By Lauren Goodwin, CFA; Multi-Asset Solutions Team for New York Life Investments Blog
Economic growth is slowing, and geopolitical risks abound. But the market has taken it in stride, backed by strong investor sentiment and favorable liquidity conditions.
That is, until the Wuhan coronavirus threatened to put a damper on the important Lunar New Year holiday in China.
How have markets reacted?
Threats of a coronavirus spread prompted “risk-off” behavior across asset classes, meaning that investors purchased U.S. sovereign bonds at the expense of equity markets. The S&P 500 Index lost 3% before recovering slightly, and the yield curve flattened.
In addition, market pricing has begun to reflect a change in expectations for the Federal Reserve (Fed)’s next move. Before last week, the futures market expected the next interest rate cut by the end of 2020. Now that’s priced to happen in October.
Why are markets reacting to this risk and not others?
The Wuhan coronavirus is a new, potentially significant, headwind to China’s economy. It is also very difficult to forecast. As such, it creates a downside risk to what was previously an optimistically-priced market.
Still, it’s not the first risk that we’ve seen play out this year. The Iranian situation and impeachment proceedings, by contrast, faded quickly from market attention. Why, then, has coronavirus struck a nerve with investors?
For one, fear plays a meaningful role in the market’s reaction to un-anticipatable events. There is a lot to research and evaluate that does not fall into normal models or investment processes; the knee-jerk reaction is to be concerned. In the case of the coronavirus, markets had more fuel for the fire: over the past two years, the links between China’s economic health and global production and trade have become well documented.
It is not clear what the ultimate outcome of the coronavirus will be. However, the message for investors is clear: there is a meaningful vulnerability in the markets.
What should investors do?
Risks are always present in portfolio management. We encourage investors to focus efforts on risks that will impact portfolios in the next 6-12 months. Risks with shorter-term or un-trackable impacts are unlikely to be worth chasing for most investors.
That said, we see risks for the next several years as skewed to the downside. With factors such as geopolitics, climate change, and populism, it also becomes more difficult to attach probabilities to possible outcomes.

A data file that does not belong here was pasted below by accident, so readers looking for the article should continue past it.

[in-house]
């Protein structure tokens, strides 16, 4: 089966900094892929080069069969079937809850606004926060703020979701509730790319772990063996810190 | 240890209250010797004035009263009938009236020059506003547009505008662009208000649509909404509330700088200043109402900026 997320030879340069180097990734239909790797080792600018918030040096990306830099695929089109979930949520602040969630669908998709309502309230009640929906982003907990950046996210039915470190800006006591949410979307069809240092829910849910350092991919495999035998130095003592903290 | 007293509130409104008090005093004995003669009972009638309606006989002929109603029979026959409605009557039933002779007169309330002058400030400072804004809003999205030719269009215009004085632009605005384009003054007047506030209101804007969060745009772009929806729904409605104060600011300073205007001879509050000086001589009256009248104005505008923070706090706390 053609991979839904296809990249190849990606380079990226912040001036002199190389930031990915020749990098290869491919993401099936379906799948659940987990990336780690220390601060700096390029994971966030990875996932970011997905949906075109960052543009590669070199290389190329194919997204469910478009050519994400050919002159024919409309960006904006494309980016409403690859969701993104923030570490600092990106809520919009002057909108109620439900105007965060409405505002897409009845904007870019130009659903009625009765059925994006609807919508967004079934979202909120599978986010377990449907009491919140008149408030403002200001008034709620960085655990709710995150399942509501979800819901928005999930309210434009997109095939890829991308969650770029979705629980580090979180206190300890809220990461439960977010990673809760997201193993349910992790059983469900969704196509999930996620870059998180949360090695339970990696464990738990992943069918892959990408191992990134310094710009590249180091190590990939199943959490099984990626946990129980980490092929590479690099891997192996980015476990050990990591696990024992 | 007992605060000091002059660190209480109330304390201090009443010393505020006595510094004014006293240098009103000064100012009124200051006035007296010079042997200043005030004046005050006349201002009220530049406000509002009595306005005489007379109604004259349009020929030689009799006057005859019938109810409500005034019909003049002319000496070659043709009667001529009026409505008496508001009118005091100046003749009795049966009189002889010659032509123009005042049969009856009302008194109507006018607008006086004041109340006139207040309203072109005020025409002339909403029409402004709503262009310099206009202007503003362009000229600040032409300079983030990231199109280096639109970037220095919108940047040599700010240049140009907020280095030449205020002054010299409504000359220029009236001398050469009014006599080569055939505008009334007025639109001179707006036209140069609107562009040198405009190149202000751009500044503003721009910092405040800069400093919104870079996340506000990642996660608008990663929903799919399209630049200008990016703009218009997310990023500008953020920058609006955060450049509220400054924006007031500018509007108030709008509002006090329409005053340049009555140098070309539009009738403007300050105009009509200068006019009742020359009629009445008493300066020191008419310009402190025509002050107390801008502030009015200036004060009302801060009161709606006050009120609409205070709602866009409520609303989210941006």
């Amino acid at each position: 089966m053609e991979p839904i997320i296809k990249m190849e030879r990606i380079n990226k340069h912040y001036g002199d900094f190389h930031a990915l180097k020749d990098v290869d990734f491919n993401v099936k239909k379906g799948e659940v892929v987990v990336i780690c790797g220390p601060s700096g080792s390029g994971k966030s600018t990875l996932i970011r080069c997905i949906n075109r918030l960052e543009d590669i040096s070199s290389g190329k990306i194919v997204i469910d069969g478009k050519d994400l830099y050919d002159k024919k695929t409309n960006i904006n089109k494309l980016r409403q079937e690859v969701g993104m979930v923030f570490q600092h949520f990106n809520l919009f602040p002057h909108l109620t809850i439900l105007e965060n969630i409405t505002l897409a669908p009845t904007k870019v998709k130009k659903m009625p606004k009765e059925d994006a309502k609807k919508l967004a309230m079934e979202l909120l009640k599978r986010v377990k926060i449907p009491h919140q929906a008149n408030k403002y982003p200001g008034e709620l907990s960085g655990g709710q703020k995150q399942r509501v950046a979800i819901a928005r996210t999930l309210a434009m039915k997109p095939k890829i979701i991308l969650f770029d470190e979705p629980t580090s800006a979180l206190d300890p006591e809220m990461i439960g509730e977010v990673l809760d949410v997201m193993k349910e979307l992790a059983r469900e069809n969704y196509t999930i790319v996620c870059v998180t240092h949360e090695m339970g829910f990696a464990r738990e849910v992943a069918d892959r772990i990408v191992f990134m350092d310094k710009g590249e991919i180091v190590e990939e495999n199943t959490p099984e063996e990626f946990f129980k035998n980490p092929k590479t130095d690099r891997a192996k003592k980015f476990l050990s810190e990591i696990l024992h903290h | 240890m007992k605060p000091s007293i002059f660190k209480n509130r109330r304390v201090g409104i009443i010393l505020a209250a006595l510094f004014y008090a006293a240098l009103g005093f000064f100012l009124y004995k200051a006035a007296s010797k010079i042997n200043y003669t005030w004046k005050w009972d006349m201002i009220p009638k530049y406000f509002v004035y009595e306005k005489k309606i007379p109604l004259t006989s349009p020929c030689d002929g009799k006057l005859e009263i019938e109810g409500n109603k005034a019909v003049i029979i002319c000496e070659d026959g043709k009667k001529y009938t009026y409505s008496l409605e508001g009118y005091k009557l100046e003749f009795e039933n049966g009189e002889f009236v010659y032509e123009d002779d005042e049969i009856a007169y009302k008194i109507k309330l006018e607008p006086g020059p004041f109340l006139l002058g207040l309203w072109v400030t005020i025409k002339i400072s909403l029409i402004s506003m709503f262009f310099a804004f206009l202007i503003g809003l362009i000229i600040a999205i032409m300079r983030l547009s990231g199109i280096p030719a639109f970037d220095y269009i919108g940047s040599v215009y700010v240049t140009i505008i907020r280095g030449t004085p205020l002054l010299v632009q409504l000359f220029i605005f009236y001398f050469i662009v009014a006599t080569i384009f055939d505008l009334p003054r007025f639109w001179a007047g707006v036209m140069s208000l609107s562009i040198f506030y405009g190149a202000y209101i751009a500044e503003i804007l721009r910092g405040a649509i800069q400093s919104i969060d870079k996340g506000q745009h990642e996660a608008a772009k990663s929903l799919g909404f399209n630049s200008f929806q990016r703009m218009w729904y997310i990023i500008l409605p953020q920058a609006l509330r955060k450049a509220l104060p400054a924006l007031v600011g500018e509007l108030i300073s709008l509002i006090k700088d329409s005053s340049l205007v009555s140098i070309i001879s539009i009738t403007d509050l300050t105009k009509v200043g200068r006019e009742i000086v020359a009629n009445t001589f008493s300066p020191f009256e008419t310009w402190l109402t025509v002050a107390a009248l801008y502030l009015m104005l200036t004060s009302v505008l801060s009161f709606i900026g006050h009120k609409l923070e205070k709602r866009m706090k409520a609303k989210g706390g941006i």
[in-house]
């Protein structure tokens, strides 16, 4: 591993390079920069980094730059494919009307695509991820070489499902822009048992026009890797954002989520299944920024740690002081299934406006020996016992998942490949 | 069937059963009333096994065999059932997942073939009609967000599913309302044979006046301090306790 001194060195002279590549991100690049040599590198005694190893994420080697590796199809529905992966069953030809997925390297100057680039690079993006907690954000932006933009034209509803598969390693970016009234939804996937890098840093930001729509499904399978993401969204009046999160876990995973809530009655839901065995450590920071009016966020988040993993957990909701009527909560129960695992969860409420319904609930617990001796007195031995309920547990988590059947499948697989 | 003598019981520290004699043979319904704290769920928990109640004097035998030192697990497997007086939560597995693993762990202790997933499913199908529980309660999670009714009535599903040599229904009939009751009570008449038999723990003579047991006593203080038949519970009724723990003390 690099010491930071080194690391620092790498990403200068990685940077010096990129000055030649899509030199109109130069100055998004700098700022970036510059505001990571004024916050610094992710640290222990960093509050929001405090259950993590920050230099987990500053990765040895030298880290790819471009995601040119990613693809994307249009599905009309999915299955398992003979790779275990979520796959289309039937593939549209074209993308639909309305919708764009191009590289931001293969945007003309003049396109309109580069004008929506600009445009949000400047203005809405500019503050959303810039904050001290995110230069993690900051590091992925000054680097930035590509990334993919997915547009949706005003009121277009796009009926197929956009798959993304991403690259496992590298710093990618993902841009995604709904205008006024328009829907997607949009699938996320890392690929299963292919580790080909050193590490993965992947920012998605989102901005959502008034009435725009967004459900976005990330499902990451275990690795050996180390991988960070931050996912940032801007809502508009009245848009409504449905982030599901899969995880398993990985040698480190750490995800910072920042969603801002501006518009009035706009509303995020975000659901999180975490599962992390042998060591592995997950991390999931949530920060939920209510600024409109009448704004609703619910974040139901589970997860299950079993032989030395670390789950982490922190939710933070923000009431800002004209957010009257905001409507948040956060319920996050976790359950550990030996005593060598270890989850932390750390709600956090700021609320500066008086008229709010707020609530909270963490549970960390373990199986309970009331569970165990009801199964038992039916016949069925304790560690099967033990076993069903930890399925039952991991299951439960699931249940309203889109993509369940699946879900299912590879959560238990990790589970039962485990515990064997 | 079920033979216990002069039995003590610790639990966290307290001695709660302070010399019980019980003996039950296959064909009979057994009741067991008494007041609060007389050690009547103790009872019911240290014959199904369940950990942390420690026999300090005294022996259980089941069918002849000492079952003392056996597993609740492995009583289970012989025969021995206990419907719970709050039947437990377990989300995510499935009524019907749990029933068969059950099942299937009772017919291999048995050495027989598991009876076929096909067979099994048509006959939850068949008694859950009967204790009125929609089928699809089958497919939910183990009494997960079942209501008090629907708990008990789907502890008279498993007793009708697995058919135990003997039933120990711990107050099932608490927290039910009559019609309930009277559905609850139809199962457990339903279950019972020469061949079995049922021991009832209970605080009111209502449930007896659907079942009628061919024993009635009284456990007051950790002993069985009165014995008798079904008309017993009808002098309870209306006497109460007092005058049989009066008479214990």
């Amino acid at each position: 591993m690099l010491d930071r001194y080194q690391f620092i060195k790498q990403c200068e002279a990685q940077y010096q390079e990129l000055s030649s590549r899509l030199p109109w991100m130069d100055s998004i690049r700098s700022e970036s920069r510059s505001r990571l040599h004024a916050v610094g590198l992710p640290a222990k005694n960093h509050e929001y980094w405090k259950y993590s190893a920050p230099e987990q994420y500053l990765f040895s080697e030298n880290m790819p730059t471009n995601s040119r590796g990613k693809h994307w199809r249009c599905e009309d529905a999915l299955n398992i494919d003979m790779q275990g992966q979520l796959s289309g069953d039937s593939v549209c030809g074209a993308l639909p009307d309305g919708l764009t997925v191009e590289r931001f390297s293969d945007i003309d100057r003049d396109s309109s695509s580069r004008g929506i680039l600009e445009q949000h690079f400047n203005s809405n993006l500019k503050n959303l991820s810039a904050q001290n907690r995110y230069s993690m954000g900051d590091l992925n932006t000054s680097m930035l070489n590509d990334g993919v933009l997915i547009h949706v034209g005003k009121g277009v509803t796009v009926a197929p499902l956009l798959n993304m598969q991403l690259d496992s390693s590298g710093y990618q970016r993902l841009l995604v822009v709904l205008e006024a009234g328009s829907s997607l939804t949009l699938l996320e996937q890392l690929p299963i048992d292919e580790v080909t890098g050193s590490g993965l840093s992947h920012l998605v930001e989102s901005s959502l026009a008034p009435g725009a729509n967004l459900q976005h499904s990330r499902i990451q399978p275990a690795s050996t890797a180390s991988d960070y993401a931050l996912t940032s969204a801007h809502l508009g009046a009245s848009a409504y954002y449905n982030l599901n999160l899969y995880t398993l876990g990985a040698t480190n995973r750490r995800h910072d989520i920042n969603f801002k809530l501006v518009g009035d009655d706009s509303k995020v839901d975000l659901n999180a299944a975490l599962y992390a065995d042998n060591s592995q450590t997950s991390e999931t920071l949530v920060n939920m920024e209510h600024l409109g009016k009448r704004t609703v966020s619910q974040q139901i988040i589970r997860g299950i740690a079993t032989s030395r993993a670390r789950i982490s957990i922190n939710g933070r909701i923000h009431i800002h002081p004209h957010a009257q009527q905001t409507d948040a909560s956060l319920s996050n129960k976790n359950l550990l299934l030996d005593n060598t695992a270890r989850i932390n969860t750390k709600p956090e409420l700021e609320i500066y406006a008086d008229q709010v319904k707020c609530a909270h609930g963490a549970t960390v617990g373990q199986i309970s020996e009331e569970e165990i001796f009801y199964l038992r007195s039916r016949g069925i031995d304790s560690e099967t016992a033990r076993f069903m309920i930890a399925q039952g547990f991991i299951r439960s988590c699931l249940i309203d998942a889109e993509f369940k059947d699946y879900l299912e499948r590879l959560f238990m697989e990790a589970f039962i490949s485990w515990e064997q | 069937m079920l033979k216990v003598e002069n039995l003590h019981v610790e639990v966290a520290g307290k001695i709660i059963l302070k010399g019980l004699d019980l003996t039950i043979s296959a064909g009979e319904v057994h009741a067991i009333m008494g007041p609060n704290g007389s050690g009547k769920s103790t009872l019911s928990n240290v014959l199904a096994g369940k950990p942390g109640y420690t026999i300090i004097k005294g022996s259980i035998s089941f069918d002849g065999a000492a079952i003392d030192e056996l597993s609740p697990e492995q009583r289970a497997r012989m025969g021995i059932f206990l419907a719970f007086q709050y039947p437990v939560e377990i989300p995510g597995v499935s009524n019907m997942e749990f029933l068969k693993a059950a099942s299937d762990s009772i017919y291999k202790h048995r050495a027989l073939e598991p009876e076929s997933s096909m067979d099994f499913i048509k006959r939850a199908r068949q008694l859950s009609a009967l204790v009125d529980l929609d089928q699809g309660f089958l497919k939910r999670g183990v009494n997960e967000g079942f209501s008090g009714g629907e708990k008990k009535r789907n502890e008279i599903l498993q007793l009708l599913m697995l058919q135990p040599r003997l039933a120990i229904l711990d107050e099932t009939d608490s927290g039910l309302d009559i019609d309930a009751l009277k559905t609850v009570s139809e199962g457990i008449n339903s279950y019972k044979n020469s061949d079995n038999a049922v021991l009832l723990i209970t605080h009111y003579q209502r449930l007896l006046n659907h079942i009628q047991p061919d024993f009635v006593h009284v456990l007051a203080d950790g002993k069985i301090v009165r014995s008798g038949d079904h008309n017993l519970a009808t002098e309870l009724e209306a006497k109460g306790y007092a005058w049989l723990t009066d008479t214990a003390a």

The Wuhan coronavirus provides a helpful reminder that the combination of slowing fundamentals and elevated valuations makes market outcomes more vulnerable to shocks. For many investors, taking a more defensive portfolio posture could be appropriate. What are the priority risks for 2020?
There are a few key scenarios that would cause us to reconsider our portfolio positioning.
- U.S. 2020 election: It is important for investors to remember that politics do not have a sustained impact on markets—it’s policy that drives change. A volatile political environment in 2020 is nearly certain, and the results of the election could drive major sector changes (health care, pharmaceuticals, etc.). Until those results are clearer, politics are likely to be more noise than portfolio signal.
- Illiquidity issues: Falling global yields have prompted an increase in demand for higher-yielding private (or otherwise illiquid) market assets. This strategy can be effective when it meets investors’ risk tolerance and risk appetite. However, the proliferation of liquid instruments providing daily prices for illiquid securities (e.g., high-yield bonds, bank loans, etc.) should be treated with abundant caution. A scare in those markets could require non-strategic sales of public assets to meet redemptions. This raises the risk that changes in market sentiment and risk posturing could be difficult to accommodate without significant market disruption.
- Financial stability risk: Low interest rates and the accompanying search for yield can lead to excessive valuations, particularly in credit. We are not yet to pre-crisis levels, but it makes sense to watch closely for potential correction.
- Currency war: U.S. officials have at various times accused China, Germany, Russia, Switzerland, and Japan of gaining an advantage by acting to keep their currencies undervalued. We see a sustained, outright currency war as unlikely. However, the implications of a currency war would be widespread. Risk-off sentiment in financial markets would expand beyond currencies and into impacted country equity indices. Multinational businesses would suffer, as currency translation impacts make product placement and profitable sales more challenging.
Geopolitical risk and portfolio resiliency
The S&P 500 Index is a capitalization-weighted index of 500 stocks. The index is designed to measure performance of the broad domestic economy through changes in the aggregate market value of 500 stocks representing all major industries.
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